TABLE 8-1 Conditions and Substances that Affect the Developing Brain

Needed for Normal Brain Development

Detrimental or Toxic

Oxygen

Alcohol

Adequate protein and energy

Lead

Micronutrients, such as iron and zinc

Tobacco

Adequate gestation

Prenatal infections

Iodine

Polychlorinated biphenyls (PCBs)

Thyroid hormone

Ionizing radiation

Folic acid

Cocaine

Essential fatty acids

Metabolic abnormalities (excess phenylalanine, ammonia)

Sensory stimulation

Aluminum

Activity

Methylmercury

Social interaction

Chronic stress

Note: The listed factors are not intended to be exhaustive.

Infectious Disease

Rubella (German measles) is a classic example of an infectious disease that causes harm in utero. Exposure to rubella early in prenatal development affects the organs (e.g., eyes, ears) that are developing at the time that the virus crosses the placental barrier. Because the development of most organs is largely complete by the end of the first trimester, fetal development during the second and third trimesters of pregnancy is relatively more protected from the negative effects of the rubella virus.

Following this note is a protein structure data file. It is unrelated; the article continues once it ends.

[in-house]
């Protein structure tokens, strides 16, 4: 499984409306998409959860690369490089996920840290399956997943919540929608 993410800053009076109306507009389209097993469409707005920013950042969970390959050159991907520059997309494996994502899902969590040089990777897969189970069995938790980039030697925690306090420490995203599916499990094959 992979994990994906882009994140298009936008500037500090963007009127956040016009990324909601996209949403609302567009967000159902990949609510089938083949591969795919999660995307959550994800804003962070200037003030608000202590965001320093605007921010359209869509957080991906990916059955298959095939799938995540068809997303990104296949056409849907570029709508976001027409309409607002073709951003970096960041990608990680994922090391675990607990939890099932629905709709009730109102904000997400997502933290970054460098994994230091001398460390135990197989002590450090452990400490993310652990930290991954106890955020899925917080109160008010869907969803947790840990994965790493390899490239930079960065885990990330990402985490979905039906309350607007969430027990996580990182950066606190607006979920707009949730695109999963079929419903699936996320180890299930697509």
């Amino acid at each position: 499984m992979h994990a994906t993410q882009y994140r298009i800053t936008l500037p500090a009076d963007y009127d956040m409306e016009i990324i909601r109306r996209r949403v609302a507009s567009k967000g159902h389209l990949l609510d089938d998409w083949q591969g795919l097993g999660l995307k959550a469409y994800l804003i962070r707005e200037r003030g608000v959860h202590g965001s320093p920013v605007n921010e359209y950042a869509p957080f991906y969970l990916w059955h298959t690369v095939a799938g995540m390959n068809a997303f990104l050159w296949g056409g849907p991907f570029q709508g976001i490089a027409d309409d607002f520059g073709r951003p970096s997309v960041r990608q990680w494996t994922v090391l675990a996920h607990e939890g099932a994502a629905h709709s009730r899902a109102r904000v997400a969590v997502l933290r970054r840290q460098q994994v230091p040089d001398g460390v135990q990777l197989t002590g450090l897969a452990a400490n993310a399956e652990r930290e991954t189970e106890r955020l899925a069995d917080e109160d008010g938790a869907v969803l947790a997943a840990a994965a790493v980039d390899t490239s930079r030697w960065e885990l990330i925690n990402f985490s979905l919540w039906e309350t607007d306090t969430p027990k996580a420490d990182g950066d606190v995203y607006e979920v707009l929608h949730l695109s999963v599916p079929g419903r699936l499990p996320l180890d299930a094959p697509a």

The rubella story demonstrates how long it has often taken to recognize that a particular condition or exposure can put the fetus or child at risk. It was widely believed that few diseases were as benign as rubella until 1942, when the first report of the devastating effects of maternal infection during pregnancy was published (Gregg, 1942). One of the puzzles is why the medical community did not figure out the link between maternal rubella and congenital malformations earlier. Some qualities of rubella, which exist in other conditions as well, made it difficult to make the connection (Beswick et al., 1949). For example, it is not always clear that a fetus has been exposed to a particular infectious illness or toxic agent during pregnancy. In the case of rubella, there are many causes of fever, rash, and other symptoms that are seen. To complicate matters further, effects on the developing fetus or child may also be quite variable. For instance, rubella may affect the fetus's eyes, ears, brain, or heart, among other organs. Furthermore, the very idea that the fetus could be vulnerable to harm was novel before the rubella syndrome was accepted. This is now known to be true for many conditions, such as some of those in Table 8-1.



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